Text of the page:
This means that developers hoping to capture the security market have to look for even stronger strategies. Least Authority File System (LAFS) is a new, open-source cloud-storage technology that promises faultless security by encrypting files before they go into the cloud, making them unreadable until they’re decoded by the user, who keeps the only key on their personal machine. The LAFS source code is totally public, and has been vetted by security experts.

Security engineer Zooko Wilcox-O'Hearn helped code LAFS and launched his own company, Least Authority, in 2011 as a secure storage provider. The service costs $50 a month for 350 gigabytes of cloud space, but it doesn’t include email or messaging, and since it’s more of a developer toolkit than a turnkey product, it’s meant to sell to the security departments of corporations rather than consumers. There’s a “bigger business potential in selling to companies than individuals because businesses already spend a tremendous amount of money on data and also have a more specific motivating need to protect that data—economic espionage and regulatory requirements,” Wilcox-O’Hearn said.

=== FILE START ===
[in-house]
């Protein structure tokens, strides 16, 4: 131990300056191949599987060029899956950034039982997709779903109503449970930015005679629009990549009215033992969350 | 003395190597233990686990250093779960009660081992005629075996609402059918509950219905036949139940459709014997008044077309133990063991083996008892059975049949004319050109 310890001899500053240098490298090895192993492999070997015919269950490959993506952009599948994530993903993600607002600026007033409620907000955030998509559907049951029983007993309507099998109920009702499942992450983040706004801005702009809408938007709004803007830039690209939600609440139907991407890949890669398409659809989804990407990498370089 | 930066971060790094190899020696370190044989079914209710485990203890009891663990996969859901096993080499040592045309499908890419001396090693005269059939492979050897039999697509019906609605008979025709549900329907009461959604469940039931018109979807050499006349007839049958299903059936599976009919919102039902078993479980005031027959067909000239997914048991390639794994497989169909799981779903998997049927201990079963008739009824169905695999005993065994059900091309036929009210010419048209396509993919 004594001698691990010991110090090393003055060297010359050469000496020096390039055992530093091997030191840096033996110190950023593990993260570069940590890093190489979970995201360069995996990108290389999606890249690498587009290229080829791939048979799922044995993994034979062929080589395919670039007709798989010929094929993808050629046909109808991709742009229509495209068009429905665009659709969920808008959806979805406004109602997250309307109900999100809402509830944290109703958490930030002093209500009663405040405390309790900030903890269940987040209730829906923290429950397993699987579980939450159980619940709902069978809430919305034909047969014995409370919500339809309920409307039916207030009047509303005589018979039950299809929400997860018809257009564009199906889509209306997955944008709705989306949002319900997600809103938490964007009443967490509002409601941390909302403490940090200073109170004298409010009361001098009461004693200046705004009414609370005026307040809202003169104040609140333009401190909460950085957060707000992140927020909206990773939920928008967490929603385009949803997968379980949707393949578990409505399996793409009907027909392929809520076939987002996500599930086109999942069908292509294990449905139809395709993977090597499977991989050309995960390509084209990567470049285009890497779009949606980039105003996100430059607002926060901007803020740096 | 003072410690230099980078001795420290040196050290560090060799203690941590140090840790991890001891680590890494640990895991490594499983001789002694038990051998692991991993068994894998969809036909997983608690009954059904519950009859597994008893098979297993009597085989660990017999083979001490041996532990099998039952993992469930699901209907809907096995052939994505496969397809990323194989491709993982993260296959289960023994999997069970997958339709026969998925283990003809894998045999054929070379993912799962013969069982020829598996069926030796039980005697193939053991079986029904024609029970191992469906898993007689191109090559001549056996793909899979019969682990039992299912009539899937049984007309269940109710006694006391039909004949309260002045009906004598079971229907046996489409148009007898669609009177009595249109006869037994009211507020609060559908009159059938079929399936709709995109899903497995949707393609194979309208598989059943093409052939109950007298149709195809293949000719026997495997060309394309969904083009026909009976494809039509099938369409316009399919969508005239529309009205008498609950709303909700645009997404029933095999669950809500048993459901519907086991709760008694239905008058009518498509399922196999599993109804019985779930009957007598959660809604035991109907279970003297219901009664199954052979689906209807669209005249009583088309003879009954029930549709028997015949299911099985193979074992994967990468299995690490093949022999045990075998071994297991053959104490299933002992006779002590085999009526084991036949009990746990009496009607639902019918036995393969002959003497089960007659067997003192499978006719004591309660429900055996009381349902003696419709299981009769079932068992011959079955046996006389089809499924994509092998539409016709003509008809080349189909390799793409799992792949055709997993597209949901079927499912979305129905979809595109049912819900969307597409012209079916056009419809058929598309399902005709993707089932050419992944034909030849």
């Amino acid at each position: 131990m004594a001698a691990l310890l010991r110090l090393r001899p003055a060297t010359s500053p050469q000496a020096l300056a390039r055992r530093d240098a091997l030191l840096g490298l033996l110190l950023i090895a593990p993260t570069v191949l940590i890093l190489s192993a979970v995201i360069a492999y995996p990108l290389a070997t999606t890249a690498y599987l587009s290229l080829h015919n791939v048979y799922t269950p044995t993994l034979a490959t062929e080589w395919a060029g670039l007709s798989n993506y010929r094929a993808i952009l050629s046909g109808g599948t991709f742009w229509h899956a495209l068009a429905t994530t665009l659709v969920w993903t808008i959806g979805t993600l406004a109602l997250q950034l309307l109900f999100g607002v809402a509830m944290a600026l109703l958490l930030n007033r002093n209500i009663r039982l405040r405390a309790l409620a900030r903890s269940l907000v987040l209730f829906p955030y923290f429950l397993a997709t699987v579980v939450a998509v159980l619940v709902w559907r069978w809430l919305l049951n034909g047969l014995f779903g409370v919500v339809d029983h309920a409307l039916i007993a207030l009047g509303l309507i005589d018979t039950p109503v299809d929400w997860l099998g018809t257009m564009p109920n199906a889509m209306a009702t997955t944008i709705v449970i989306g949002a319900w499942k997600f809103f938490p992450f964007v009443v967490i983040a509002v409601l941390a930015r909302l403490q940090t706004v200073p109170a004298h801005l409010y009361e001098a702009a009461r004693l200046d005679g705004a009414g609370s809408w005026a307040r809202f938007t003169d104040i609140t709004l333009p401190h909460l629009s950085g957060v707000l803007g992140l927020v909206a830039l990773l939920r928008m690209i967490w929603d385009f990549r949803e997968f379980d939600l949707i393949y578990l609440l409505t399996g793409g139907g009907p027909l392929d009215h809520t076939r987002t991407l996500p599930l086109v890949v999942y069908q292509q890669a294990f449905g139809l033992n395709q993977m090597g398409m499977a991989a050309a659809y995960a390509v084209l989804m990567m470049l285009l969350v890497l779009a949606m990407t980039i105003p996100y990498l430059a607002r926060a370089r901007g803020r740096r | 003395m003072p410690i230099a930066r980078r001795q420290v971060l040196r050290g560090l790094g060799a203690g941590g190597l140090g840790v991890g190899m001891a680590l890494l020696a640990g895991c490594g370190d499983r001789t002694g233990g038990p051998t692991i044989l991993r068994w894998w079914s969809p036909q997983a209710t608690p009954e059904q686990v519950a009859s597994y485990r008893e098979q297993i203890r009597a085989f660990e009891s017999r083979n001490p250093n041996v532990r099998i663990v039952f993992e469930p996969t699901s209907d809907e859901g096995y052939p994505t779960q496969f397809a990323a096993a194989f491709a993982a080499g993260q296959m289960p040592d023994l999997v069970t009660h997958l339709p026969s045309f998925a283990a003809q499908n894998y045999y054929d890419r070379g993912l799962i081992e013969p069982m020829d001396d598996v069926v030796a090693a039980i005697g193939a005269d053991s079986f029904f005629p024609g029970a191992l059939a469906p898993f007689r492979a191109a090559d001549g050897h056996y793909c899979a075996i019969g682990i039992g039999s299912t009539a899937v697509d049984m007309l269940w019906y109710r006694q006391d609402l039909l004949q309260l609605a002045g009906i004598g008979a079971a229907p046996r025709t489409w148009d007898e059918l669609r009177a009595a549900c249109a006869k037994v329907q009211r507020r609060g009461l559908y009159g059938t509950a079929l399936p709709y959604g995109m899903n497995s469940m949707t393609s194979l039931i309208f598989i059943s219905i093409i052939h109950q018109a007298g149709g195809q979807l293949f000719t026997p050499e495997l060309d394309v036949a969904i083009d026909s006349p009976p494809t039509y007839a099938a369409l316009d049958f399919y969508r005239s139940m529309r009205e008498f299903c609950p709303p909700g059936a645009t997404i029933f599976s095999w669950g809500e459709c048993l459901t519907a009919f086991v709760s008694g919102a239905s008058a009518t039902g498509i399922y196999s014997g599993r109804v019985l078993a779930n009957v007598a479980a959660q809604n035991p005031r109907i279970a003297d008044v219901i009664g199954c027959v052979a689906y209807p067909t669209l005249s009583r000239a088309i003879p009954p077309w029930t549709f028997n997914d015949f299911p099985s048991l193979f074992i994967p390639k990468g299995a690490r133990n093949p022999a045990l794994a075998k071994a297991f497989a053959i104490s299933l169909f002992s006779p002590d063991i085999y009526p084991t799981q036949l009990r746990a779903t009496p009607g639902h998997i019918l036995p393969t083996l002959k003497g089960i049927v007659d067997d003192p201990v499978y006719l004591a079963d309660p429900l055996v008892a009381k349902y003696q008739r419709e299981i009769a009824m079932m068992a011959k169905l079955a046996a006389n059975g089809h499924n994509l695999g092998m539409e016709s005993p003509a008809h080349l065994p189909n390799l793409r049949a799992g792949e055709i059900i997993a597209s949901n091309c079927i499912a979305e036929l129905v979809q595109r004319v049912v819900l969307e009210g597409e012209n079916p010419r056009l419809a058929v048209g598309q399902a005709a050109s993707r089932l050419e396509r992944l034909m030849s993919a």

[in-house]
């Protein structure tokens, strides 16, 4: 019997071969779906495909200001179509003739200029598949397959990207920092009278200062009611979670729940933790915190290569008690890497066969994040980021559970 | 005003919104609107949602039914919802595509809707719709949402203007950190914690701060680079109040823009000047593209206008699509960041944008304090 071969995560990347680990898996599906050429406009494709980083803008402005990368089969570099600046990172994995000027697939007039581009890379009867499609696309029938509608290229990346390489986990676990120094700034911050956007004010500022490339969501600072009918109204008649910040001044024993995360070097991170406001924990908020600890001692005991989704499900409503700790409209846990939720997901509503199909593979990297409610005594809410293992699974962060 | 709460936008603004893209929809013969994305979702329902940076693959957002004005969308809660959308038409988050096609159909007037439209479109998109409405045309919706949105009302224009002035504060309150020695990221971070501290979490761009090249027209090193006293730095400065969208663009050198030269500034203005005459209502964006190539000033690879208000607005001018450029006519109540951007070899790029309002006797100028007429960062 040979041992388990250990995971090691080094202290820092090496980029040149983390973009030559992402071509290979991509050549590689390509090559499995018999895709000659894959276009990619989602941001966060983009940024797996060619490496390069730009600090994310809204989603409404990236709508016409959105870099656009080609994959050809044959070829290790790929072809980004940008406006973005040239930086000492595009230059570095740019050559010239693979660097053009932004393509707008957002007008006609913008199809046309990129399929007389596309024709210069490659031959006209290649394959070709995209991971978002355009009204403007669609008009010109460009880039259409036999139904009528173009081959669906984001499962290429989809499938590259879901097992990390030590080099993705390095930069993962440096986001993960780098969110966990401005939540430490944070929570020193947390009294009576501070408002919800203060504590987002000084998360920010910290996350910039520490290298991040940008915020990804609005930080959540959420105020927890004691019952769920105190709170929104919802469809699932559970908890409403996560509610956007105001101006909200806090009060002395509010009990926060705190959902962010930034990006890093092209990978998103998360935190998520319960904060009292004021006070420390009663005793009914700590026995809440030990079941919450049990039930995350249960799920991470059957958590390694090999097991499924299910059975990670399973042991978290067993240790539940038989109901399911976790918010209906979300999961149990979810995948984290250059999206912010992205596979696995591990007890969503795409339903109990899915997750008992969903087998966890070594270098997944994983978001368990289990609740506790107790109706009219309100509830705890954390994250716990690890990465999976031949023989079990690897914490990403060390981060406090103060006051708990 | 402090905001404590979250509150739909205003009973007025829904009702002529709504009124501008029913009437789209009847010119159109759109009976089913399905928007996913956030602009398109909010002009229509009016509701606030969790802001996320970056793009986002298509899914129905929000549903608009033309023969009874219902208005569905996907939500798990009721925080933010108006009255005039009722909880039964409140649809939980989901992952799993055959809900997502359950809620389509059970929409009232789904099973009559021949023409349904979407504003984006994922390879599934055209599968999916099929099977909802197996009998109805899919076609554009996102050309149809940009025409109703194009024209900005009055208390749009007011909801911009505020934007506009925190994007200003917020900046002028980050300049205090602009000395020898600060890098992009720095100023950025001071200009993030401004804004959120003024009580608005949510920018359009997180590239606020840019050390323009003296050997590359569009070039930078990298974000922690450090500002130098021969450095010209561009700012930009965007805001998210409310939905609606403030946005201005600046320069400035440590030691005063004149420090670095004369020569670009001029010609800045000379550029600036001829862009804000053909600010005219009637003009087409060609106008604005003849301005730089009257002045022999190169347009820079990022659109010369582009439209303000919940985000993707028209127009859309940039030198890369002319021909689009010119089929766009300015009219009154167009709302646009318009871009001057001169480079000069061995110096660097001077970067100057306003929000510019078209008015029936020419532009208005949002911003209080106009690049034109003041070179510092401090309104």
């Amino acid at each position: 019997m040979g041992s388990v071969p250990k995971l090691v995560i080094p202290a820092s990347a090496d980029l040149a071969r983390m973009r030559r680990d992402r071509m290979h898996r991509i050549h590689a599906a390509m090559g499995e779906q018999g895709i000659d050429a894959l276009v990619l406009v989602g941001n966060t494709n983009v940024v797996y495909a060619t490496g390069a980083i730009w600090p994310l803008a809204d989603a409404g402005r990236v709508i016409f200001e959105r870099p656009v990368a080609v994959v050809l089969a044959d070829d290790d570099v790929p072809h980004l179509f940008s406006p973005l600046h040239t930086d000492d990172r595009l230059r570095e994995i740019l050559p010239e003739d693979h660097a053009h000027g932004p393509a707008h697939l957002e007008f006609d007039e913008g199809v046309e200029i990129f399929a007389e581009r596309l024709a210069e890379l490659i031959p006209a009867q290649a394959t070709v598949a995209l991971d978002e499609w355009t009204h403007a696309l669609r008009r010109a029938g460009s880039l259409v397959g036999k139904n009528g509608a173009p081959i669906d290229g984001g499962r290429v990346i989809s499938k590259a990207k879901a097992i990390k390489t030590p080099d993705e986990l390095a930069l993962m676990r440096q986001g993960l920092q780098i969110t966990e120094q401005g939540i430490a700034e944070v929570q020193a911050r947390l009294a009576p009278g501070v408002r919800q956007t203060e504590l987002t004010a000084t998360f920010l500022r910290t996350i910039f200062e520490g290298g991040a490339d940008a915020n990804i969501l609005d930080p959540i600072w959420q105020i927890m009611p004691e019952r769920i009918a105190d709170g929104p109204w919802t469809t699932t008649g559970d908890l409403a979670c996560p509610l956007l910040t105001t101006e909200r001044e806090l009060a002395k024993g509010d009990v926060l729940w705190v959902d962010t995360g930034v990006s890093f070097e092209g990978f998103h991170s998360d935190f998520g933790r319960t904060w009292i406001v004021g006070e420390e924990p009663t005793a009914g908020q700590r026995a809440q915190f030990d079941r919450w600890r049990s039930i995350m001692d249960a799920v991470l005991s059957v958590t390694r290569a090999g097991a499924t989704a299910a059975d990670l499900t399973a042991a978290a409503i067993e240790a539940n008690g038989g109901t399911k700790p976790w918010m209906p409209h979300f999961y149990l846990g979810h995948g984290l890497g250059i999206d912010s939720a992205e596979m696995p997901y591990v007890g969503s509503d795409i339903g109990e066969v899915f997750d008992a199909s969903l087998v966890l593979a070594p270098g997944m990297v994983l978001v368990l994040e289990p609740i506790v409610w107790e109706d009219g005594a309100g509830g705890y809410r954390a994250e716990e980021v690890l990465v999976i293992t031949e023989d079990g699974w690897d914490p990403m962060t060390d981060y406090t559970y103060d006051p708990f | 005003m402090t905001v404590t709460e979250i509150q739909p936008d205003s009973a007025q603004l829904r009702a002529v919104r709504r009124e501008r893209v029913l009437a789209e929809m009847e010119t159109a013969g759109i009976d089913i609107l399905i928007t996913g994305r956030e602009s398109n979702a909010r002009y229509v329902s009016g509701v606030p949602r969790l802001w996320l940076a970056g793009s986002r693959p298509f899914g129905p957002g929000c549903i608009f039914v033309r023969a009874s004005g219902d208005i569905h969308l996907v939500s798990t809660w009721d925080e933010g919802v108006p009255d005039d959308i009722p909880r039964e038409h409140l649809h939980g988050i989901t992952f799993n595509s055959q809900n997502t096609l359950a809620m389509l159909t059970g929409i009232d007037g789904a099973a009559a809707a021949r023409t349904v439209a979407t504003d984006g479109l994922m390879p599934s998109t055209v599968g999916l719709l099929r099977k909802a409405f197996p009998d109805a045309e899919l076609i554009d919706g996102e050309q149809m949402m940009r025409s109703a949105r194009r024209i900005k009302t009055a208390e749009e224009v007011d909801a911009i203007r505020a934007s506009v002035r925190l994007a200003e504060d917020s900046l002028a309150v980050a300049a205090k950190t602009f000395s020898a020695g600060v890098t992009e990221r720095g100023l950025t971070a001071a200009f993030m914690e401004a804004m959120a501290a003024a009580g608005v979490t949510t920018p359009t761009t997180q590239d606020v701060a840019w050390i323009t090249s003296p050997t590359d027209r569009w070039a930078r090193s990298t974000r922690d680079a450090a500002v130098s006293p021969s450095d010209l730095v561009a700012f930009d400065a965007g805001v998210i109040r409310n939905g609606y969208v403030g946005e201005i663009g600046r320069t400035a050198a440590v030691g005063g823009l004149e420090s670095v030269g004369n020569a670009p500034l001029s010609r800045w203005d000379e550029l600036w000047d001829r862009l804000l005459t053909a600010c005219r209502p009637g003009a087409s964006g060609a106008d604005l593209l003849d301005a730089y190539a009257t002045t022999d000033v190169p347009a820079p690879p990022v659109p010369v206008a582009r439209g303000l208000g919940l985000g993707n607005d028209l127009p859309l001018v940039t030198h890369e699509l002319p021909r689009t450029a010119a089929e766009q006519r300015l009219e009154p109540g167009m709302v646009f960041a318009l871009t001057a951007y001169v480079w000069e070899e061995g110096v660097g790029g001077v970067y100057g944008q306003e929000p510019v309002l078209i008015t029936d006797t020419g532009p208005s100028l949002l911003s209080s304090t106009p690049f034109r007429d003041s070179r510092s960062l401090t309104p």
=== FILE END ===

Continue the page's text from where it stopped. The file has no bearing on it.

If you’re seeking a service that’s super secure, all-encompassing, and easy to use, the best choice would probably be to go outside the U.S., where legal measures could make it more difficult to access data. But you’ll have to pay a hefty price for it.

Swiss banking is famed for its commitment to privacy. The Swiss company Artmotion is poised to bring that reputation to the digital security market as a “bank for your data,” their slogan runs. They cite Switzerland’s financial stability and political neutrality as reasons customers should sign up. At low levels, their secure storage can cost upwards of $400 a month plus $400 set up, and packages for companies could run in the tens of thousands of dollars. Add to this the fact that the NSA has already been shown to aggressively compromise privacy services abroad, and you have a not-so-great deal.